Pesach is so liberating (if you excuse the expression). It’s the only time I can eat anywhere in the house, guilt free! Matzah in bed!
Now all the pain, fear and struggle were over and they were home. Yuli was safe and free, a hero returned to his land and people.
While it would seem from his question that he is being chuzpadik and dismissive, I wonder if its possible, if just maybe, he is a struggling, confused neshama who actually wants to come back to the fold.
I agree with the letter writer that a shadchan should respectfully and graciously accept a negative response to a shidduch offer.
Alternative assessments are an extremely important part of understanding what students know beyond the scope of tests and quizzes.
A young lady in her early 20’s, “Sarah” was redt to “Shlomie” a boy from her home town who learned in an out-of-town yeshiva. The families know each other well, which in today’s shidduch scene is a big plus – since it was therefore unlikely the kids would “fall in” due to misinformation and misinterpretations.
They say the road to hell is paved with good intentions, and that is precisely what almost always happens in situations where a reference knew someone had serious but hidden emotional issues, but did not reveal the information to the person making inquiries.
Time never stood still for anyone – why would I be the exception? In my hubris, I thought that somehow I would live forever – and I suspect we all have secretly felt that way, even though we know it’s a fantasy.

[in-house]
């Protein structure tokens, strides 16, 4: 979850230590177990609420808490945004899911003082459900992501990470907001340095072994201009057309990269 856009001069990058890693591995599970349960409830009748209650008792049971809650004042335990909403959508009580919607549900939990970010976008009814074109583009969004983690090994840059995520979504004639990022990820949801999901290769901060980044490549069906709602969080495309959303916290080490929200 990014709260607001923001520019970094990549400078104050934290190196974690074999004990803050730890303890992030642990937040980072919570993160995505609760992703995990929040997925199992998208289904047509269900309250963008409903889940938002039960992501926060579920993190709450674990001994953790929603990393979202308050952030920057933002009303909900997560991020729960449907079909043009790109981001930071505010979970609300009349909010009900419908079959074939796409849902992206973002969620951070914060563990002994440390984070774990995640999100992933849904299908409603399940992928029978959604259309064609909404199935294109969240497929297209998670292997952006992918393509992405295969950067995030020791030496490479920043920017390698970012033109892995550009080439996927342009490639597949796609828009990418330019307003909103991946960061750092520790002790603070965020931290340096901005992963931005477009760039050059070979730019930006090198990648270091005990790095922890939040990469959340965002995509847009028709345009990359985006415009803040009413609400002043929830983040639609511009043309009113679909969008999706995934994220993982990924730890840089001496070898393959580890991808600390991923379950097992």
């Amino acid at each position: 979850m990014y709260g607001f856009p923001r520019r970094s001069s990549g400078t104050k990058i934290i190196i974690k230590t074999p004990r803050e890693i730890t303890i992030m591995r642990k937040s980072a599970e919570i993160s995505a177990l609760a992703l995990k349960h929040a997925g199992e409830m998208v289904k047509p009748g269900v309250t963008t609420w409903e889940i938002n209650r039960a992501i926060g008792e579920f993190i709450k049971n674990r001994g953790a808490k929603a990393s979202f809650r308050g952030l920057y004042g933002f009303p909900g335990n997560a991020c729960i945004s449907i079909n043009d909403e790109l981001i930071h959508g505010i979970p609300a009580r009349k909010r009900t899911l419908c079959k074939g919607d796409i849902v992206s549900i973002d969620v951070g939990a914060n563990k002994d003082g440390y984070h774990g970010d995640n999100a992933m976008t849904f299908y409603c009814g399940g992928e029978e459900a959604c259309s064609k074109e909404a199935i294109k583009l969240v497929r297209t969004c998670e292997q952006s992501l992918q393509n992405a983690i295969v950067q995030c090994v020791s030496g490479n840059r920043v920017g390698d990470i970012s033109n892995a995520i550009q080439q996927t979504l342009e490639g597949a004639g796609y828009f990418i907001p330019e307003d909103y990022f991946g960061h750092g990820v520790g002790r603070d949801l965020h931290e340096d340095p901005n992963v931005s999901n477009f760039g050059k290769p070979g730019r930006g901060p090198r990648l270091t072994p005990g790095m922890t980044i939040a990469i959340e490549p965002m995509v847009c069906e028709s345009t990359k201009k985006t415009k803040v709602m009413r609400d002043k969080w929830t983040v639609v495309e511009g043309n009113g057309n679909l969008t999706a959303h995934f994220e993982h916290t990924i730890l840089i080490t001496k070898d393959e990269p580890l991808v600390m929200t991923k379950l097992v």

One can argue that forgetting something on a regular basis is a sign of advancing age and it’s time to for a neurological evaluation, but based on the number of young people who need to replace a lost smart phone (too bad it’s not smart enough to warn its owner that that they have become separated – or is there an app for that too?), I safely can say that losing “stuff” cuts across the generations.
For quite a few days in late December, Toronto was transformed into a breathtaking – literally and figuratively – frigid winter wonderland, where every twig, leaf, car door, and outdoor wire and cable was totally encased in ice. When the sun shone the landscape was blindingly brilliant as if billions of diamonds had been glued to everything the eye could see.
Outside is a winter-white wonderland replete with dazzling trees, wires, and sidewalks seemingly wrapped in glittery silver foil. It’s quite lovely to look at, which is about all I can do since I’m stuck indoors. Icicle-laden tree branches are bent and hunch-backed by the frozen heaviness of their popsicle-like burden, and the voices squawking from the battery-operated transistor radio I am listening to are warning people not to go out since walkways and roads are extremely slippery, and there is real danger from falling trees.
The necessity of speaking up when you “have a hunch” applies even more when it comes to shidduchim. One little girl did just that – she said something – and I was fortunate enough to be in town for the very joyful, lively wedding that resulted from her speaking up.
Printed from: http://www.jewishpress.com/sections/magazine/toronto-mourns-loss-of-twin-towers/2004/03/10/